Goodbye gift to great one
WOODBRIDGE — In 1999, Woodbridge renamed the Occoquan Relays in honor of Haig Gojekian, a former student, coach and teacher at the high school.
This year the Vikings chose to honor another person that has become synonymous with Woodbridge: Jim Rodgers.
Woodbridge head track coach Jay Arther helped spearhead a secret effort to honor Rodgers on Saturday, which included a pre-meet ceremony in which the long-time Vikings coach was able to talk with many of his former runners from the 70s, 80s and 90s. Alumni came from as far as California to wish Rodgers a fond farewell to coaching.
Rodgers, who’s been at the school as a cross country and track coach a total of 23 years, was completely caught off-guard and overwhelmed with the appreciation shown by those in attendance.
“I didn’t have an idea what to say,” Rodgers said. “This just has to be the best thing probably that’s ever happened in my coaching career, to see all these people that I’ve coached that took the time and come long distance to be here today. I’m greatly appreciative of that.”
The feeling was mutual regardless of the age group. Don Lisenbee and Gene Johnson, two members of the Vikings’ 1974 and 1975 cross country state championship teams, were in attendance as well as 2002 graduate Mike Lyng, who now competes for the University of Virginia.
Lisenbee came all the way from Kansas to let Rodgers know what he meant to him.
“He had a knack to be able to relate to everybody on the team regardless of the talent,” Lisenbee said. “…He could take the most junior person where maybe you wouldn’t see a lot of talent in and make him feel special.”
“The whole four years [I was there] he’s just cared about each and everyone of us,” Lyng said. “He takes so much time and effort and puts it into us, and you can’t really ask for much more as a coach. He’s knowledgeable about the sport but he also cares about us which just makes him an extraordinary coach.”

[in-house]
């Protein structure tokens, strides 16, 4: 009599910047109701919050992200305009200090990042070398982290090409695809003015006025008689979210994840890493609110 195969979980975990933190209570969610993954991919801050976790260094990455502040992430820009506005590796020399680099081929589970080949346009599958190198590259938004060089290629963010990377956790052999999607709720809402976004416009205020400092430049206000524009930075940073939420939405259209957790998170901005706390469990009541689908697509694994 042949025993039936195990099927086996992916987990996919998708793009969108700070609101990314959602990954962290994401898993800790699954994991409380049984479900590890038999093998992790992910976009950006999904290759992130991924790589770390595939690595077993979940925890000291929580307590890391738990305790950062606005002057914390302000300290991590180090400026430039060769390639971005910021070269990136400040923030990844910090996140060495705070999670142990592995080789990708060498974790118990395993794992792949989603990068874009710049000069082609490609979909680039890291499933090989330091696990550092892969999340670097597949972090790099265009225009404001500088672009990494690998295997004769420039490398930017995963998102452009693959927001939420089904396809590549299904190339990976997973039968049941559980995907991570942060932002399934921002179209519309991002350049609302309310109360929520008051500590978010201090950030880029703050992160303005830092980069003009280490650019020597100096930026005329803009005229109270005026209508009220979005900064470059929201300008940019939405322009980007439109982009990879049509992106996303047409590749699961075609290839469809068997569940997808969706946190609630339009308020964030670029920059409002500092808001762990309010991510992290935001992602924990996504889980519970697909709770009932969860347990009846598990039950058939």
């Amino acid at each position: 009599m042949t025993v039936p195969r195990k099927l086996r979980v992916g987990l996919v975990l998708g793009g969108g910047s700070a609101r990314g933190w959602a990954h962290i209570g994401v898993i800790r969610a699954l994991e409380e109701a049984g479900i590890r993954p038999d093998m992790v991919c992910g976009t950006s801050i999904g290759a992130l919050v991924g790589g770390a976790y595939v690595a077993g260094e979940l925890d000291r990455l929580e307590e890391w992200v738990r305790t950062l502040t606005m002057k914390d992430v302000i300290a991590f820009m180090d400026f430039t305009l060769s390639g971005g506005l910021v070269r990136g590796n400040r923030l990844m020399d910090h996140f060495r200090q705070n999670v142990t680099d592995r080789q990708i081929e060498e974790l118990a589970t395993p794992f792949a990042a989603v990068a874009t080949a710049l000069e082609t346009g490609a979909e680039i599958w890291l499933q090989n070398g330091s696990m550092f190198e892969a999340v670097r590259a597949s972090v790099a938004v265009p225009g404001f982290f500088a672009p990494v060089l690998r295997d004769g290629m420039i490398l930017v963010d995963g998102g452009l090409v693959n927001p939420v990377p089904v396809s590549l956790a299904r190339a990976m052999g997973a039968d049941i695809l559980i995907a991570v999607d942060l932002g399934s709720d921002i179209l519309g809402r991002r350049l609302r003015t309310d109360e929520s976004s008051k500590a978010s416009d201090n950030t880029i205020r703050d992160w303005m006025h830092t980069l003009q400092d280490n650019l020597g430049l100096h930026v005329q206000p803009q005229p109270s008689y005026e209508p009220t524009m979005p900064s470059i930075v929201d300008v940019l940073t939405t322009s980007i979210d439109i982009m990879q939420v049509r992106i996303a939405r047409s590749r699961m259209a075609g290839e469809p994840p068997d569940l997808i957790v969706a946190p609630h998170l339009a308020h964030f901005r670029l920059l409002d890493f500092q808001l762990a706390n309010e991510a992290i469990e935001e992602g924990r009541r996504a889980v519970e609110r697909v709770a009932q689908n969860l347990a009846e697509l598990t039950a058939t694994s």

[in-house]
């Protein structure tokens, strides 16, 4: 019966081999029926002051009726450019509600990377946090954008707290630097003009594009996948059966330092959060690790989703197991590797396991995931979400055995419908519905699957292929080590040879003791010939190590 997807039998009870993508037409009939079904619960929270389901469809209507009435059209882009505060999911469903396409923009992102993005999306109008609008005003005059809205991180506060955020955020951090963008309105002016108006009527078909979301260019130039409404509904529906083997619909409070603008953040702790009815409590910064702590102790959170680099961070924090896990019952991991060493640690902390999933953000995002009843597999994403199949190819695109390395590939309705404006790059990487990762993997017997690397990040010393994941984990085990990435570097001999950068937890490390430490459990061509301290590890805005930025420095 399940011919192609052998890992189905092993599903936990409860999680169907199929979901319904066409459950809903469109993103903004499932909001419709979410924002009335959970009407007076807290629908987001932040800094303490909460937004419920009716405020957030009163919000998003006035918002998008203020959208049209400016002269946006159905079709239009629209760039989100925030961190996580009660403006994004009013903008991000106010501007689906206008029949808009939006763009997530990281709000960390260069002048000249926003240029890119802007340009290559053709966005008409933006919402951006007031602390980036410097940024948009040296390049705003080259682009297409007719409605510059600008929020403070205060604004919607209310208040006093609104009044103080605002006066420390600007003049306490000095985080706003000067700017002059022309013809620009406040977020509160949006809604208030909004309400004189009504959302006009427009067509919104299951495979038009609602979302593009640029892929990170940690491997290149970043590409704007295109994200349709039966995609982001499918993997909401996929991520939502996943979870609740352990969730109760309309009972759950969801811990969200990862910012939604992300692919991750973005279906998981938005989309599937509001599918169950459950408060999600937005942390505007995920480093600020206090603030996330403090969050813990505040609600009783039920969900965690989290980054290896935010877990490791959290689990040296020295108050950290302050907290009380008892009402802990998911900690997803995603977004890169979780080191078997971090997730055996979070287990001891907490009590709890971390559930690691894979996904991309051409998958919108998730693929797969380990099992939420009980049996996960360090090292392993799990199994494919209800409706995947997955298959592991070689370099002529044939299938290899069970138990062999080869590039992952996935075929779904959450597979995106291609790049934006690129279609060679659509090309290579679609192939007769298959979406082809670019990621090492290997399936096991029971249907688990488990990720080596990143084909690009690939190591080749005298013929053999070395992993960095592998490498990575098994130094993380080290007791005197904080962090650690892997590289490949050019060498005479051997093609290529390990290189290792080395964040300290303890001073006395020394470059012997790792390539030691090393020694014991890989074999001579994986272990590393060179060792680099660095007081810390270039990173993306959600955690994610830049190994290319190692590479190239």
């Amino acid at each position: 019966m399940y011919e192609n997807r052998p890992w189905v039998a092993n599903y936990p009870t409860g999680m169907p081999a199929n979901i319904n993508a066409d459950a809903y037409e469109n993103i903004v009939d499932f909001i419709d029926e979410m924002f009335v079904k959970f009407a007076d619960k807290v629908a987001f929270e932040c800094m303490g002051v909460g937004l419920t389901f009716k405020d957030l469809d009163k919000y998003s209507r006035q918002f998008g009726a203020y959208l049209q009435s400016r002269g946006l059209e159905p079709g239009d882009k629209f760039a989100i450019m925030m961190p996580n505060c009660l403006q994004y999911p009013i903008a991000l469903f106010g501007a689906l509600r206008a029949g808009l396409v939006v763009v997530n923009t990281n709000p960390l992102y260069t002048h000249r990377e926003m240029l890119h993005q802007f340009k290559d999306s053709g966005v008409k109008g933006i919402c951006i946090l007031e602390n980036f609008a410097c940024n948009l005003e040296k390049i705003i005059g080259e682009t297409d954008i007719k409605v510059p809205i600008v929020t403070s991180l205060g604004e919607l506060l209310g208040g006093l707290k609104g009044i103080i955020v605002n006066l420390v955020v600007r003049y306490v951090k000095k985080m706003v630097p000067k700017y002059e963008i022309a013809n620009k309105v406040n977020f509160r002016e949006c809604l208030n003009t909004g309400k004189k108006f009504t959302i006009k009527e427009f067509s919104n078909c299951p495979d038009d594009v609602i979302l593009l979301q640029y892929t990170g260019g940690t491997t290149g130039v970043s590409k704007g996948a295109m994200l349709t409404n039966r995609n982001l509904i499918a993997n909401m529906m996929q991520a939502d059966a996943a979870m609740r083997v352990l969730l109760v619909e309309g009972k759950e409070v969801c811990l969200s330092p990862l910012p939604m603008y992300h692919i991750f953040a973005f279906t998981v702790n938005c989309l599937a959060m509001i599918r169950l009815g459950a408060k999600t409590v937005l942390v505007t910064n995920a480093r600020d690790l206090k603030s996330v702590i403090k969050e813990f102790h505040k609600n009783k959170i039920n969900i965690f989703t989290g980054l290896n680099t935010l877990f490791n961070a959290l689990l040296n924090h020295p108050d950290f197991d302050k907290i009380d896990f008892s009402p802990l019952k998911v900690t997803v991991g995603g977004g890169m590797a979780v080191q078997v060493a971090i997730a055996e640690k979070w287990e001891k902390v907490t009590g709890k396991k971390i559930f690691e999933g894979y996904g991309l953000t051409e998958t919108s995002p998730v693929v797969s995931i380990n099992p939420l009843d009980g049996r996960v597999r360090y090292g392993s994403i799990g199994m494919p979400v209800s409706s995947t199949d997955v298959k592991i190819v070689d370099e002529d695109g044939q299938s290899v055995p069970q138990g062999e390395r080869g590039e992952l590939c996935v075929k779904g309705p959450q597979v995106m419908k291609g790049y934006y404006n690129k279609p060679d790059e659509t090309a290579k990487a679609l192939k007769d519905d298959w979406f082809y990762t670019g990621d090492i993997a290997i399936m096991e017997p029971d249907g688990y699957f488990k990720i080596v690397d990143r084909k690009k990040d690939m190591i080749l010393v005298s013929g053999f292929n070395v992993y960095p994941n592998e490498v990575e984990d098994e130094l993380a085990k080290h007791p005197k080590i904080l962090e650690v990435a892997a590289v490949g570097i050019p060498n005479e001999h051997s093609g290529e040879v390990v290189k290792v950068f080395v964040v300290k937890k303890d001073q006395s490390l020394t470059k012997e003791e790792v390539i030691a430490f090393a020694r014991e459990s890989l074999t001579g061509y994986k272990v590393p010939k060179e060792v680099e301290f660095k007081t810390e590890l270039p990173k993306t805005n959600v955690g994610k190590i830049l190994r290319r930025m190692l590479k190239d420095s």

Even coaches at rival schools will miss Rodgers. Forest Park track and cross country coach Dave Davis and former Potomac cross country and track coach Bill Stearns were in attendance on Saturday and both have immense respect for the Follansbee, West Virginia native.
After Rodgers’ brief foray into coaching in West Virginia in the 1980s, Davis –then the Vikings’ head cross country coach –brought him back to Woodbridge as an assistant in 1988. They won a cross country state title in 1990 as co-coaches before Davis, who had just spent the last two seasons as an assistant at Georgetown University, went to Hylton to take over its running programs.
“We’ve known each other for 17 years and my oldest daughter used to run around their pool when she was one,” Davis said. “It’s been a great thing. He’s [Rodgers] done a lot of good things here in the last 17 years, and he was here before that. Jim’s a fantastic man and a fantastic coach.”
“You could see the kind of closeness always among the Woodbridge kids,” Stearns said. “And I think to me, that is the greatest testament to what you did as a coach is when kids come back, whether it’s back to visit you, whether it’s give you a phone call, send you a Christmas card, whatever. To see all these people come back to pay tribute [to Rodgers] really says more than any words can say.”
Arther’s goal was to not have Rodgers help run the meet on Saturday. But as usual, Rodgers was out there, a bright orange hat on his head and the starter’s gun in his hand. Coming to a Woodbridge meet and not doing his part as an assistant coach was not acceptable.
“I have to do this,” Rodgers said. “It’s in my blood. How could I come to a track meet and not be timing and talking to kids and everything else?”
The next time Rodgers comes back to the track for a meet, he will probably see his name alongside the Howard Memorial Stadium sign. Pending the school board’s approval, the track around the football field could be named Jim Rodgers track by this May. That makes Rodgers unbelievably proud.
“I may pass away but that sign will always be there,” Rodgers said. “That’s great. Maybe my own kids may come back here someday when I’m gone and that sign will still be there and that may mean something to them too.”
Leroy Worley was Rodgers’ assistant in cross country last season and will take over the program next fall when Rodgers retires to the Winchester area with his wife. Worley may have his own expectations for the program but doesn’t mind following in the footsteps of a coach who has won 42 district titles and 21 regional championships in 36 years of coaching cross country and track.
“[I want to] do what I can to not miss a beat,” Worley said.